I bunged the helmet and went on to work. The ideas of how I was to explain why the helmet she lovingly polished every night was now customized with all over quotation marks boiled down to just come clean when I picked her up. I was reminded why I married this wonderful woman when after being at first surprised yet then full of understanding at my situation. Of course the promise of a new helmet payday helped. Although she never did, I suspected she kept it to show my friends when I got too full of myself.
 

Scott-E

Vetter Aficionado
Country flag
I spent 6 years in the US Navy and 19 years in the US Army. I ended up visiting other countries all over the world. In some countries a motorcycle is the most common form of motorized transportation. In most cases it's the family’s only transportation. I was especially impressed by the ingenuity of the people in the Philippines. The largest motorcycle a citizen could own was 125cc. I was amazed by what they could do with those little bikes. One thing that really impressed me were the trailers they built. Traffic is crowded on narrow streets. In most instances even small oncoming cars can't pass each other. One of them must pull over into a parking space to allow the other car to get by. They use a single wheel on the trailer and it's no wider than the handlebars so they can get through tight traffic conditions. I was so impressed I copied their trailer design they pulled behind small motorcycles. This is a picture of my bike and it's trailer before I put my Windjammer fairing and Vetter saddlebags on it. I pull my foot locker with it when I need it so I can leave the truck with my wife if she needs it while I'm gone for 1 weekend a month and 2 weeks a year. Yes, that is a 20" bicycle wheel. I figured if those guys in the Philippines could get away with it, so could I. I've pulled that trailer for several years and I've never had tire problems with it. I do carry a spare tube and even a new tire as well but I've never use either of them.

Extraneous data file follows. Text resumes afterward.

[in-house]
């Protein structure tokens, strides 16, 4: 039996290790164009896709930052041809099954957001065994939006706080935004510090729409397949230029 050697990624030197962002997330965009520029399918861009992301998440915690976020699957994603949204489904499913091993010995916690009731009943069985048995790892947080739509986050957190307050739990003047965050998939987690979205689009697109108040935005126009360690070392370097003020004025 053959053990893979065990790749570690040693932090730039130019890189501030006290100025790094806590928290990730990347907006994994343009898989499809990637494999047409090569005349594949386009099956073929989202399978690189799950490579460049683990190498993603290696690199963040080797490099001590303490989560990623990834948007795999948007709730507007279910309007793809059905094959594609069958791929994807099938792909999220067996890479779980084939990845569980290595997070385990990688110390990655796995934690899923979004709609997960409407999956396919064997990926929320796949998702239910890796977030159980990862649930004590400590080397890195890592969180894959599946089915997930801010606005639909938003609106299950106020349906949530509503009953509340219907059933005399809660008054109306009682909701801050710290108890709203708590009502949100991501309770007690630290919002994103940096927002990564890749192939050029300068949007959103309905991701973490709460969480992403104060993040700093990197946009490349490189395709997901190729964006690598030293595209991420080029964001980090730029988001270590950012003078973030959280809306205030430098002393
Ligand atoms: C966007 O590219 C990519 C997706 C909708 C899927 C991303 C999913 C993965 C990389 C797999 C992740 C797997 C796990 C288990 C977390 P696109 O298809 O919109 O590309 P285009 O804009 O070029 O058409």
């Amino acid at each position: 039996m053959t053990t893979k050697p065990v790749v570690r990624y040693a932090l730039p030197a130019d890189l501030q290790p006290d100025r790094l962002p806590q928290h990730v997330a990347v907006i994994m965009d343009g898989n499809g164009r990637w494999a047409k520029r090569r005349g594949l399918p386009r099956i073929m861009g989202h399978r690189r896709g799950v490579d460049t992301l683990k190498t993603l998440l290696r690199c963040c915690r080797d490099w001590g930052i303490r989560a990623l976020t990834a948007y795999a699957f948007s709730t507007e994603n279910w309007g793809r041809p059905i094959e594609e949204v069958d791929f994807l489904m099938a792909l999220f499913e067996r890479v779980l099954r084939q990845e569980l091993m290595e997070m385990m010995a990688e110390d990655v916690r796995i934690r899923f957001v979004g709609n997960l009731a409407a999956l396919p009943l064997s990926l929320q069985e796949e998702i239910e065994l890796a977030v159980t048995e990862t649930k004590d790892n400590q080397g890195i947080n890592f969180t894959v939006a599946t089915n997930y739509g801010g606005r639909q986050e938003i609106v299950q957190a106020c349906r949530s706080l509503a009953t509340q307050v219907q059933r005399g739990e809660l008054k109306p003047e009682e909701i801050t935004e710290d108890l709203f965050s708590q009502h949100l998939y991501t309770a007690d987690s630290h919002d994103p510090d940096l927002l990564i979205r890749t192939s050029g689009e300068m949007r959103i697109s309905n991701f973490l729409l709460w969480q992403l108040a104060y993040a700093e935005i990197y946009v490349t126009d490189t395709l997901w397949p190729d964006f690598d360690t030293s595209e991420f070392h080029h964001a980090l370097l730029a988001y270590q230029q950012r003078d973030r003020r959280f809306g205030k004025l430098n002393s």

DSC00675.jpg
 

Scott-E

Vetter Aficionado
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Just a quick question ,is the trailer on a ball hitch so you can backup easily?
A ball hitch will not work. The trailer would fall over and never stay aligned with the bike. The hitch is a two axle universal joint. The vertical axle allows the trailer to move right or left as it follows the bike. It also keeps the trailer in line with the bike. When you lean into a curve the trailer leans with the bike. A horizontal pin allows the trailer to move up and down. Some commercially manufactured single wheel motorcycle trailers us an actual automotive universal joint like the one in the picture below.

Hitch_Cleat_Joint.jpg
 

Scott-E

Vetter Aficionado
Country flag
Makes sense,I didn't know.Thanks..good way to do it.
Thought I would post a couple of pictures of my DIY hitch. The vertical axle is a 5/8" shaft with wheel bearings mounted in a 4" X 3" 1/4" thick steel tube. The horizontal axle is on the trailer. It's a standard 1/2" X 6" tractor pin. The pin slides into the 1/2" holes in the steel tube and the hitch on the trailer. It cost a lot less to make and it's much easier to hook up and go than using an automotive drive shaft universal joint.
The hitch on the bike.
S5030055.jpg

The other half of the hitch on the trailer.
S5030056.jpg